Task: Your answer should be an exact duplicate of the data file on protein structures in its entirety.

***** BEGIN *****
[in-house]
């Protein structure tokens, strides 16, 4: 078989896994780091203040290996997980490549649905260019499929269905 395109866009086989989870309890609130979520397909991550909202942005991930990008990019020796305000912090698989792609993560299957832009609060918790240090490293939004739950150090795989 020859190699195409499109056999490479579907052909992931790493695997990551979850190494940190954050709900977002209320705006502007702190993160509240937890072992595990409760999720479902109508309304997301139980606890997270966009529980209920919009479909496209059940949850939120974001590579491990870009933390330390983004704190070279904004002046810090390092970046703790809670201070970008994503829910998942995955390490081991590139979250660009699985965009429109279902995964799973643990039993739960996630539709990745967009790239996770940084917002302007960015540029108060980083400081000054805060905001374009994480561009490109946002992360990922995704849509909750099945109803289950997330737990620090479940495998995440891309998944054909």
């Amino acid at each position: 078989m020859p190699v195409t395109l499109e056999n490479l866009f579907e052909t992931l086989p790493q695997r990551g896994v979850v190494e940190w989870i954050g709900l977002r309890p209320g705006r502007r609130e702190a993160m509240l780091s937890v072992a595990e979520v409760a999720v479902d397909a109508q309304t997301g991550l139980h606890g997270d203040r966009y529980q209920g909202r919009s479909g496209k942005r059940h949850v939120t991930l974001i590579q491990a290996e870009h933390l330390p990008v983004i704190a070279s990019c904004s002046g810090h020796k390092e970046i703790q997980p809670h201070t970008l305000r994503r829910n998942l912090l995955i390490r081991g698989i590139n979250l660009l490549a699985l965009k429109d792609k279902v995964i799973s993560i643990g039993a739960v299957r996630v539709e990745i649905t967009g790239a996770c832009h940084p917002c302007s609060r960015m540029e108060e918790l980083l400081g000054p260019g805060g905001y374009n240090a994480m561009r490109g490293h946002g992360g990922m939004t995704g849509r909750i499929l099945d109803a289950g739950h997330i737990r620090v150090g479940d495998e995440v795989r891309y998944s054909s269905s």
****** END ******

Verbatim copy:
[in-house]
């Protein structure tokens, strides 16, 4: 078989896994780091203040290996997980490549649905260019499929269905 395109866009086989989870309890609130979520397909991550909202942005991930990008990019020796305000912090698989792609993560299957832009609060918790240090490293939004739950150090795989 020859190699195409499109056999490479579907052909992931790493695997990551979850190494940190954050709900977002209320705006502007702190993160509240937890072992595990409760999720479902109508309304997301139980606890997270966009529980209920919009479909496209059940949850939120974001590579491990870009933390330390983004704190070279904004002046810090390092970046703790809670201070970008994503829910998942995955390490081991590139979250660009699985965009429109279902995964799973643990039993739960996630539709990745967009790239996770940084917002302007960015540029108060980083400081000054805060905001374009994480561009490109946002992360990922995704849509909750099945109803289950997330737990620090479940495998995440891309998944054909």
């Amino acid at each position: 078989m020859p190699v195409t395109l499109e056999n490479l866009f579907e052909t992931l086989p790493q695997r990551g896994v979850v190494e940190w989870i954050g709900l977002r309890p209320g705006r502007r609130e702190a993160m509240l780091s937890v072992a595990e979520v409760a999720v479902d397909a109508q309304t997301g991550l139980h606890g997270d203040r966009y529980q209920g909202r919009s479909g496209k942005r059940h949850v939120t991930l974001i590579q491990a290996e870009h933390l330390p990008v983004i704190a070279s990019c904004s002046g810090h020796k390092e970046i703790q997980p809670h201070t970008l305000r994503r829910n998942l912090l995955i390490r081991g698989i590139n979250l660009l490549a699985l965009k429109d792609k279902v995964i799973s993560i643990g039993a739960v299957r996630v539709e990745i649905t967009g790239a996770c832009h940084p917002c302007s609060r960015m540029e108060e918790l980083l400081g000054p260019g805060g905001y374009n240090a994480m561009r490109g490293h946002g992360g990922m939004t995704g849509r909750i499929l099945d109803a289950g739950h997330i737990r620090v150090g479940d495998e995440v795989r891309y998944s054909s269905s």